The Girl with All the Gifts, by M.R. Carey

The Girl with All the Gifts
The original "girl with all the gifts" was Pandora, who opened a box that released evil, plague, sorrow, and all the other bad things into the world. In M.R. Carey's The Girl with All the Gifts, the eponymous girl is Melanie. Ten year old Melanie has a genius level intelligence. She's conscientious, modeling her behavior on the heroes of the Greek myths her teachers read to her. One might think it's very strange that she's locked in a cell most of the time and that it takes at least two soldiers to secure her to a wheelchair before she goes to her lessons. Everyone who comes in contact with her douses themselves in a chemical deodorant. Even stranger, she only eats once a week.

Within a few chapters, however, we learn why everyone is so very, very cautious around Melanie and her fellow students. Twenty years before The Girl with All the Gifts opens, a fungus jumped species. The fungus, a mutation of Ophiocordyceps, has turned humans into zombies (known in this book as hungries). For some reason, a small group of children have some resistance to the fungus. They feel an all consuming hunger when they scent human sweat, but they are otherwise fairly normal children. The school is actually a research facility where Dr. Caldwell and her team are trying to find a cure or a vaccine for the Ophiocordyceps fungus.

Of course, it is inevitable in a horror story that things go to hell. Just as Melanie is scheduled for dissection by Dr. Caldwell, surviving humans attack the facility. Melanie flees with her favorite teacher, Helen Justineau, Dr. Caldwell, and two soldiers. The Girl with All the Gifts rapidly changes tone from chilling science fiction to zombie story. Dr. Caldwell maintains her monomaniacal quest to research the mutant Ophiocordyceps. Ironically, she's as relentless in her quest for brains as the hungries that litter the abandoned British landscape.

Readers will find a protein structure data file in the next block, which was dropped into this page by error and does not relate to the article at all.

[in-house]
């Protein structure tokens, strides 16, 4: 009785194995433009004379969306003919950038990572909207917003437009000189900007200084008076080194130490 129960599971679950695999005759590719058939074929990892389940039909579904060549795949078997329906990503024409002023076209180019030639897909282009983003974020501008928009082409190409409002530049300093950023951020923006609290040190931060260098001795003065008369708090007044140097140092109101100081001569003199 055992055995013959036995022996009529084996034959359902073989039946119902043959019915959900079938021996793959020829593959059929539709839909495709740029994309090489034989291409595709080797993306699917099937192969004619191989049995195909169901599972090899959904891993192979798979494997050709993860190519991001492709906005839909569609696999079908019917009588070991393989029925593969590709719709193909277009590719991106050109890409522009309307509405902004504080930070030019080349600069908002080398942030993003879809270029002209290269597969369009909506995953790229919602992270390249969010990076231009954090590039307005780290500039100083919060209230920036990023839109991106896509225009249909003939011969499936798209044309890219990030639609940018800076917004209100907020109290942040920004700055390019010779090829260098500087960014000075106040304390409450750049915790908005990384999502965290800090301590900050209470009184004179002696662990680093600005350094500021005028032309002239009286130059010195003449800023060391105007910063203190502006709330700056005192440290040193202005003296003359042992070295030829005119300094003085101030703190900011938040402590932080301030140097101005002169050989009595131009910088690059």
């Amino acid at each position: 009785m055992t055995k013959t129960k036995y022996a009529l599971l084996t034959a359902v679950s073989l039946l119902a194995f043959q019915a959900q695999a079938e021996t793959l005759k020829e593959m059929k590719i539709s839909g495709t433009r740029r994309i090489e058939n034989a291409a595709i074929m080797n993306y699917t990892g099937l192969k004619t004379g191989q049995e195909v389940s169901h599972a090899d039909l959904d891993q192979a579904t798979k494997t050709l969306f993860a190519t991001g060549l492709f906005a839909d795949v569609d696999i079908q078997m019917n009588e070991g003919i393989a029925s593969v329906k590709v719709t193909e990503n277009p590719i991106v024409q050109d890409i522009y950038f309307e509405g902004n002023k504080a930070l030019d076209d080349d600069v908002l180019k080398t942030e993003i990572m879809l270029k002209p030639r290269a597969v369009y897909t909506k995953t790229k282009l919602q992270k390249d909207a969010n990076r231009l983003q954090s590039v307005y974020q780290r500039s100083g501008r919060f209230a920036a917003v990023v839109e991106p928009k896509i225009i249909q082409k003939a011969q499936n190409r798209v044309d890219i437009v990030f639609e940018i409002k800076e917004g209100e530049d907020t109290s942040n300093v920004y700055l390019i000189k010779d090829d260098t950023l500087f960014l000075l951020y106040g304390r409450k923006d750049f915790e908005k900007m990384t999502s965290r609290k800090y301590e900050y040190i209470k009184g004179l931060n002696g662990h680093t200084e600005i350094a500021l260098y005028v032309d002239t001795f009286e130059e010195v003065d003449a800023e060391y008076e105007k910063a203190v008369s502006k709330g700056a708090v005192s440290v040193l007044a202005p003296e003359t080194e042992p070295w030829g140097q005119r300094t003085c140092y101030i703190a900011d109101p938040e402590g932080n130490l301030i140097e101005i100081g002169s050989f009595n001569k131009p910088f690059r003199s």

Carey frequently shuffles narration duty between Melanie and the four humans in their party. From Private Gallagher, we learn about the sorry state of Beacon, the only safe place mentioned in the book. Sergeant Parks teaches us the brutal art of surviving outside Beacon's borders. Dr. Caldwell's feverish (literally, at times, as she's suffering from septicemia) thoughts reveal more and more about the true nature of the Ophiocordyceps infection. Helen Justineau is the conscience of the group. The other humans will kill anything that presents a danger, but she constantly reminds them that Melanie and others like her are children above all else. They may be infected with Ophiocordyceps, but they should be treated like human children. If they slaughter them, Helen asks, doesn't that make them monsters, too?

The big showdown is in London. I don't know how much I can say here without ruining a beautiful and perfect ending to this expectation- and genre-breaking novel. The Pandora references at the beginning of the book hit me hard when I realized what Carey was up to. I will say that there really is no other way for this story to end. Anything else would have been a cheat.

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